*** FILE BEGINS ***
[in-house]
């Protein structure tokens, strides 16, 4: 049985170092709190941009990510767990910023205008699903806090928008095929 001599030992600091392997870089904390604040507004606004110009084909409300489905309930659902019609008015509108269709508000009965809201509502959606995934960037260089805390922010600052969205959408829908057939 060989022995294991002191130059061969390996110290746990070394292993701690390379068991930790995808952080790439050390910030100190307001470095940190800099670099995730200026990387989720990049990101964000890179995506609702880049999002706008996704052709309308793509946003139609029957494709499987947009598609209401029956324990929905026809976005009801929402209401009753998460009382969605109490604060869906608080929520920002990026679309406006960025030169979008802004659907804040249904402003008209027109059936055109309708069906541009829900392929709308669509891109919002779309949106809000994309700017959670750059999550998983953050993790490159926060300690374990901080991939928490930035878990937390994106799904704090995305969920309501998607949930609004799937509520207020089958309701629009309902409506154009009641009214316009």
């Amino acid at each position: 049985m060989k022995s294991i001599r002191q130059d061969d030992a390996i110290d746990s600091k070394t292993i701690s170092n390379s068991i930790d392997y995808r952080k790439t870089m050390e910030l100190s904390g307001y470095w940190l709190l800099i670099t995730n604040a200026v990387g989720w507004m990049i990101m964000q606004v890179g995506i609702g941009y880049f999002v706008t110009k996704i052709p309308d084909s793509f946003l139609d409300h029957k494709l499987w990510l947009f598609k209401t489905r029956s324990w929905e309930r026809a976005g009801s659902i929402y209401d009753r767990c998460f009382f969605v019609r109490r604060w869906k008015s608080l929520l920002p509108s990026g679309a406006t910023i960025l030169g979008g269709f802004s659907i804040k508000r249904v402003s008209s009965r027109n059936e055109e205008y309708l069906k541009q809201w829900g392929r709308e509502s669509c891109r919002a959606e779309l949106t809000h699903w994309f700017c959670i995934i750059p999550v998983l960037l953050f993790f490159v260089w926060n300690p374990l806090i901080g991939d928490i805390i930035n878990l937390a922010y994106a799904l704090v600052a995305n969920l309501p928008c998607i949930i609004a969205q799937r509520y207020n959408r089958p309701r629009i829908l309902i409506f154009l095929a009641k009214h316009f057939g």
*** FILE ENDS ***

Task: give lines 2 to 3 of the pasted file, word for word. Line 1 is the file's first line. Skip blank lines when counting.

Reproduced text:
């Protein structure tokens, strides 16, 4: 049985170092709190941009990510767990910023205008699903806090928008095929 001599030992600091392997870089904390604040507004606004110009084909409300489905309930659902019609008015509108269709508000009965809201509502959606995934960037260089805390922010600052969205959408829908057939 060989022995294991002191130059061969390996110290746990070394292993701690390379068991930790995808952080790439050390910030100190307001470095940190800099670099995730200026990387989720990049990101964000890179995506609702880049999002706008996704052709309308793509946003139609029957494709499987947009598609209401029956324990929905026809976005009801929402209401009753998460009382969605109490604060869906608080929520920002990026679309406006960025030169979008802004659907804040249904402003008209027109059936055109309708069906541009829900392929709308669509891109919002779309949106809000994309700017959670750059999550998983953050993790490159926060300690374990901080991939928490930035878990937390994106799904704090995305969920309501998607949930609004799937509520207020089958309701629009309902409506154009009641009214316009």
């Amino acid at each position: 049985m060989k022995s294991i001599r002191q130059d061969d030992a390996i110290d746990s600091k070394t292993i701690s170092n390379s068991i930790d392997y995808r952080k790439t870089m050390e910030l100190s904390g307001y470095w940190l709190l800099i670099t995730n604040a200026v990387g989720w507004m990049i990101m964000q606004v890179g995506i609702g941009y880049f999002v706008t110009k996704i052709p309308d084909s793509f946003l139609d409300h029957k494709l499987w990510l947009f598609k209401t489905r029956s324990w929905e309930r026809a976005g009801s659902i929402y209401d009753r767990c998460f009382f969605v019609r109490r604060w869906k008015s608080l929520l920002p509108s990026g679309a406006t910023i960025l030169g979008g269709f802004s659907i804040k508000r249904v402003s008209s009965r027109n059936e055109e205008y309708l069906k541009q809201w829900g392929r709308e509502s669509c891109r919002a959606e779309l949106t809000h699903w994309f700017c959670i995934i750059p999550v998983l960037l953050f993790f490159v260089w926060n300690p374990l806090i901080g991939d928490i805390i930035n878990l937390a922010y994106a799904l704090v600052a995305n969920l309501p928008c998607i949930i609004a969205q799937r509520y207020n959408r089958p309701r629009i829908l309902i409506f154009l095929a009641k009214h316009f057939g």